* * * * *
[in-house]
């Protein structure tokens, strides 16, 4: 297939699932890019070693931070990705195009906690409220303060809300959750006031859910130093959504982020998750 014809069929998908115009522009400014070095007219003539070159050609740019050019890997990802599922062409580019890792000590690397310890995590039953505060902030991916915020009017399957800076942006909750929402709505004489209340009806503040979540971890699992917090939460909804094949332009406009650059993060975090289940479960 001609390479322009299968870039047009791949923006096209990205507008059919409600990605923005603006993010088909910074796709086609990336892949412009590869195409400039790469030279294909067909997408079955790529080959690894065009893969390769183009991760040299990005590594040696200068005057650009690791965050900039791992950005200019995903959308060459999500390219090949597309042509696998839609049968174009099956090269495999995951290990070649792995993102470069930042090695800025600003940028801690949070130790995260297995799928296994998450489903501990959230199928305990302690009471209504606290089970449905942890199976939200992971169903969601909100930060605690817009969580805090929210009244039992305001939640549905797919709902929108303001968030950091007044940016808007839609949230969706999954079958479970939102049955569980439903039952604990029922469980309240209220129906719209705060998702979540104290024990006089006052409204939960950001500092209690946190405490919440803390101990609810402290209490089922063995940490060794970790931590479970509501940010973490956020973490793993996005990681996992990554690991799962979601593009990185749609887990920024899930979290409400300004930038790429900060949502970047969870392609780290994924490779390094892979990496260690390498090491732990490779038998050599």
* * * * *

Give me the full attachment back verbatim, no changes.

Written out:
[in-house]
């Protein structure tokens, strides 16, 4: 297939699932890019070693931070990705195009906690409220303060809300959750006031859910130093959504982020998750 014809069929998908115009522009400014070095007219003539070159050609740019050019890997990802599922062409580019890792000590690397310890995590039953505060902030991916915020009017399957800076942006909750929402709505004489209340009806503040979540971890699992917090939460909804094949332009406009650059993060975090289940479960 001609390479322009299968870039047009791949923006096209990205507008059919409600990605923005603006993010088909910074796709086609990336892949412009590869195409400039790469030279294909067909997408079955790529080959690894065009893969390769183009991760040299990005590594040696200068005057650009690791965050900039791992950005200019995903959308060459999500390219090949597309042509696998839609049968174009099956090269495999995951290990070649792995993102470069930042090695800025600003940028801690949070130790995260297995799928296994998450489903501990959230199928305990302690009471209504606290089970449905942890199976939200992971169903969601909100930060605690817009969580805090929210009244039992305001939640549905797919709902929108303001968030950091007044940016808007839609949230969706999954079958479970939102049955569980439903039952604990029922469980309240209220129906719209705060998702979540104290024990006089006052409204939960950001500092209690946190405490919440803390101990609810402290209490089922063995940490060794970790931590479970509501940010973490956020973490793993996005990681996992990554690991799962979601593009990185749609887990920024899930979290409400300004930038790429900060949502970047969870392609780290994924490779390094892979990496260690390498090491732990490779038998050599």